The strategy of occupying the “centre” of the political scene, the neoliberal turn — which the Democratic Left accomplished by leapfrogging social democracy and directly joining the “third way” of Blair and Clinton — have finally led its party, the Democratic Party, heir of the majority of the PCI and Christian Democracy, to “only” 33% of the vote. All studies show that the centre electorate moved more to the right, directly to the PdL of Berlusconi or the Udc of Casini (which originates from a right wing minority of the old DC), formerly allied to Berlusconi and today the second force in the parliamentary opposition with 5.5% of the vote. Only 2 to 3% of the voters of the left followed the Democratic Party. The decision to defend and represent directly an Italian capitalism in crisis — Italian industry is based primarily on small companies which generally vote for the right — has favoured the right which at the end of the day is more to the taste of the Italian bourgeoisie. The PD has thus found itself without credible allies to return to government. The heirs of the PCI are forced into a new “crossing of the desert”, despite their open shift towards the positions of the Italian bourgeoisie.

The neoliberal strategy of the PD has thus above all favoured the right, allowing it the terrain of representation of the most regressive popular interests and moods, whereas for its part it governed with its eyes fixed on banking policy (there is not a single leader of a big Italian bank who is not linked in some way to the PD), favouring Fiat or the Confindustria (the Italian employers organisation) and dismantling local public services. With such a policy and a left linked to the power of the big Italian enterprises, it is logical that a significant part of the popular vote shifted to the right, as witnessed by the success of the Northern League. Moreover, in government the centre-left has made every tactical error possible. No measure, no decree symbolically innovative or breaking with a gangrenous social situation; the support given by Veltroni to Berlusconi, when the latter was in political difficulties; an internal battle where all blows were allowed; no taking into account of what appears today as the privileged theme of public opinion: the privileges of parliamentarians, the high salaries, the waste of public administration.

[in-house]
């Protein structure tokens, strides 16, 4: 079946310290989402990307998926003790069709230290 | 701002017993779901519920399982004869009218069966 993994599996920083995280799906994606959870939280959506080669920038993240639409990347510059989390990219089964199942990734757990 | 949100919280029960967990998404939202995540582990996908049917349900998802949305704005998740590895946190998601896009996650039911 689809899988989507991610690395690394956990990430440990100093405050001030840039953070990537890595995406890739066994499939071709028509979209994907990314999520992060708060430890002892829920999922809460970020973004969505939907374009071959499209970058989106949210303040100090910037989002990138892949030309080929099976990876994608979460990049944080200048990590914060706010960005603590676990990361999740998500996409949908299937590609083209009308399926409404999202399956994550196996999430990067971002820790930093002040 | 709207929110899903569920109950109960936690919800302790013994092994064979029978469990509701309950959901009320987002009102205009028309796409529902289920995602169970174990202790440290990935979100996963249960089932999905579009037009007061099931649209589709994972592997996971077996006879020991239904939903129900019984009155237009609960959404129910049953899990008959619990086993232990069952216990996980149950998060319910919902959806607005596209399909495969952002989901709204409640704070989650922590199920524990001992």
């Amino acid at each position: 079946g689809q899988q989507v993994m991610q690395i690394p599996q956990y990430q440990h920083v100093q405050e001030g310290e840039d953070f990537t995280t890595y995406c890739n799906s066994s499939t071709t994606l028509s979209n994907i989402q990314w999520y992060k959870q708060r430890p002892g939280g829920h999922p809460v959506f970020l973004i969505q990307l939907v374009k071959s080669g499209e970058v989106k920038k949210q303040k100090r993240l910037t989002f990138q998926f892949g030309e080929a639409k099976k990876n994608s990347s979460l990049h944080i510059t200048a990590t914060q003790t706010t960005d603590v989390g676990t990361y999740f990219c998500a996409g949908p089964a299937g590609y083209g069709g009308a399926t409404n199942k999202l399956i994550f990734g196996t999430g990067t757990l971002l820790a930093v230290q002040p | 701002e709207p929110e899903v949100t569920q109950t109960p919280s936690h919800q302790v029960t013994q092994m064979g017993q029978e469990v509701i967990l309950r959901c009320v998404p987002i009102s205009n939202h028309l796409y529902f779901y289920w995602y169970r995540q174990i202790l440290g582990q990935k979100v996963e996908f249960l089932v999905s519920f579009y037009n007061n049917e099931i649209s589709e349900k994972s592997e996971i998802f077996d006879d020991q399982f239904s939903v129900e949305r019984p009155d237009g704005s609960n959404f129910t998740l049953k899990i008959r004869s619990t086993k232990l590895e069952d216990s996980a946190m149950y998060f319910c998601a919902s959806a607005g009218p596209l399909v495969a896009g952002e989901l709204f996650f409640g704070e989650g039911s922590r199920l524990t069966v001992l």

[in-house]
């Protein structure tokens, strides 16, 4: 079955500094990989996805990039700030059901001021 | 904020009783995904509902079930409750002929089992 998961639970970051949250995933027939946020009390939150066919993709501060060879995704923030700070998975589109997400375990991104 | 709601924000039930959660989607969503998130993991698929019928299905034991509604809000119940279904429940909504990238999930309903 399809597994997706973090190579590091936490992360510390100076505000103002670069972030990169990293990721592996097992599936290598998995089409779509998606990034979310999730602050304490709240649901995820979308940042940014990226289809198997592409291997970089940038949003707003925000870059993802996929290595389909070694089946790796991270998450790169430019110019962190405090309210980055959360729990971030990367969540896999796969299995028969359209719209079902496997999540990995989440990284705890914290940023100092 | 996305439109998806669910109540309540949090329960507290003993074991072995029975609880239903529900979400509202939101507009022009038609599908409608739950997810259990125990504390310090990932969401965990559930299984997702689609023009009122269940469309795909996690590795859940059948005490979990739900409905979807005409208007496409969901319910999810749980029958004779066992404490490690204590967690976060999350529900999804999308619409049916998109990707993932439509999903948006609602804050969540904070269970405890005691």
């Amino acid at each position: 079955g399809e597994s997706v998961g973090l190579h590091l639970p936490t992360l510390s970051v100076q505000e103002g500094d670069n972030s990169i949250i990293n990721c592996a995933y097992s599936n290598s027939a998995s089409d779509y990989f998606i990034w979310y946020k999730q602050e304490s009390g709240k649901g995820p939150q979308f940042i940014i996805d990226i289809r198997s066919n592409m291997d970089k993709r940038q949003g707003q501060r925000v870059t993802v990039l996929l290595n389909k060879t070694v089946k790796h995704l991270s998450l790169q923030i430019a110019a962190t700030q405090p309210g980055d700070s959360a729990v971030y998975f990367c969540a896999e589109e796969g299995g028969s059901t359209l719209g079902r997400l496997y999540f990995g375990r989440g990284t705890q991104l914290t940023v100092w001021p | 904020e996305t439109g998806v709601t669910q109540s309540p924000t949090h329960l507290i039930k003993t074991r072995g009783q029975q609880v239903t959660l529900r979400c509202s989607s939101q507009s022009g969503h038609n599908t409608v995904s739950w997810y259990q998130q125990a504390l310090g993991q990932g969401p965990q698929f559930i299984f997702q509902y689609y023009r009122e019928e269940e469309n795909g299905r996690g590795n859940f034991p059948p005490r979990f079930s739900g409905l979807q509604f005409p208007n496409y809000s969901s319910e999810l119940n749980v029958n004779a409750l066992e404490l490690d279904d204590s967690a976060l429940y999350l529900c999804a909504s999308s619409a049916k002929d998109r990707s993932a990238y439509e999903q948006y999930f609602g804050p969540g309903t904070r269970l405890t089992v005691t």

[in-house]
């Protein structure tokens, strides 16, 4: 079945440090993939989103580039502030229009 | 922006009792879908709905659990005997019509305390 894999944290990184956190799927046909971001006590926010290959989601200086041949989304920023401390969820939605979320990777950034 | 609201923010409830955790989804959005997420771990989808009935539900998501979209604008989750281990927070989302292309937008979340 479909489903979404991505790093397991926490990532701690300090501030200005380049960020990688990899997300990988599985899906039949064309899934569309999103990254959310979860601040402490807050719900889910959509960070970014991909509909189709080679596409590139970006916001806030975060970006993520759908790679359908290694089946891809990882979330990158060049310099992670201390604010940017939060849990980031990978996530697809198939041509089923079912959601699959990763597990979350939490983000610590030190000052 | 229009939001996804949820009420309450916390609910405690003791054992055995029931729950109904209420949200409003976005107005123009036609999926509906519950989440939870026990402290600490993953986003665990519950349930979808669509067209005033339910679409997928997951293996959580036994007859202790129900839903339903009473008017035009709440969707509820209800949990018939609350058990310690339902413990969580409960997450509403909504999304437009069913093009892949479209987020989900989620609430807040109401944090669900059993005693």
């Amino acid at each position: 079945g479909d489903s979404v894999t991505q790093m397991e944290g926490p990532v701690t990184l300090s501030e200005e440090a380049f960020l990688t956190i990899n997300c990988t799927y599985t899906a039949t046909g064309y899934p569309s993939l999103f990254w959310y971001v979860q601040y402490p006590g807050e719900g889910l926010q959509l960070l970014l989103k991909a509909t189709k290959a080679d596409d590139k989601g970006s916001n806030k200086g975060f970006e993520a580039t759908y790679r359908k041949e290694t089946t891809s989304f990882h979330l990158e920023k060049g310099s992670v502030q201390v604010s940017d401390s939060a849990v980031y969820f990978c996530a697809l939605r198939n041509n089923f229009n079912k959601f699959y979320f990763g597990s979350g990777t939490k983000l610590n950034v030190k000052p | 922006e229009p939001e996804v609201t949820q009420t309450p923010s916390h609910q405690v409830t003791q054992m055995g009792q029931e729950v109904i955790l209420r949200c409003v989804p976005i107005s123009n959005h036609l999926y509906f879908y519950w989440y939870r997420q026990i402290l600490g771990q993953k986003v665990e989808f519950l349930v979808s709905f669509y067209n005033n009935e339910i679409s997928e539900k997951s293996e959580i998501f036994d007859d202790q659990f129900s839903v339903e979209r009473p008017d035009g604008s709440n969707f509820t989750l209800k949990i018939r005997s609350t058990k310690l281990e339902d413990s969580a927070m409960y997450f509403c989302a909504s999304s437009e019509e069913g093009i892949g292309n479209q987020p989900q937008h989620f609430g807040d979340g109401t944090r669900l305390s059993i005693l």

The centre left could rest only on a sort of “neo-frontism”, a sacred union against the right, without social content and which ended up actually favouring the right.

In this context the choice of the class conscious left, and in particular the PRC, proved disastrous. The results of these elections oblige us to note the end of Communist Refoundation. An end that we predicted as Sinistra critica last year, in declaring our exit from the PRC and the birth of our political movement. An end marked by various factors: the inability to carry out the historic mission of the PRC, namely the refoundation of a class based and alternative Communist Party opposed to the PD; an internal political caste encrusted in an institutional perspective, with the proliferation of careerism and the struggle for positions; the arrogance and narcissism of a leading group, Bertinotti at the head, believing power justified everything. But in the end what weighed most in this case was a strategic error: the idea that it was possible to build a class based Communist force in alliance with Italian capital. Bertinotti called this possibility “the dynamic compromise”, a picturesque variant of the “historic compromise” which ended like its predecessor in defeat for the party which defended it.

In government the PRC was wrong on everything: it voted for the war; it organised a big demonstration against insecure work only to then vote for the measures of the government against which it had just demonstrated; it expelled Turigliatto [1] demonstrating thus that it was more royalist than the king; it took the presidency of the Chamber of Deputies and thus took responsibility for the politics of the majority, which a left electorate sincerely attached to class values and interests could not forgive. But it has above all committed the error of thinking that supporting the government was a possible strategy, that the Italian centre left was “permeable” to the social movements and that its nature rendered plausible a project of “Grand reform” of the country. All these errors were signalled in their time by those who, like us, had a correct reading of the relationship of forces between the classes, understanding the stagnation of the struggles in the big factories and workplaces — it is enough to follow the renewals of the main collective contracts — and explained it exhaustively.

Rifondazione closed its cycle with the illusion of associating the two opposed parties, the government and the social opposition, through an unrealistic compromise, and believing that the electoral reward would be sufficient to replace a non-existent social base, that nobody inside the leading group had attempted to build during the past fifteen years, since they were too concerned with ensuring an electoral place of honour.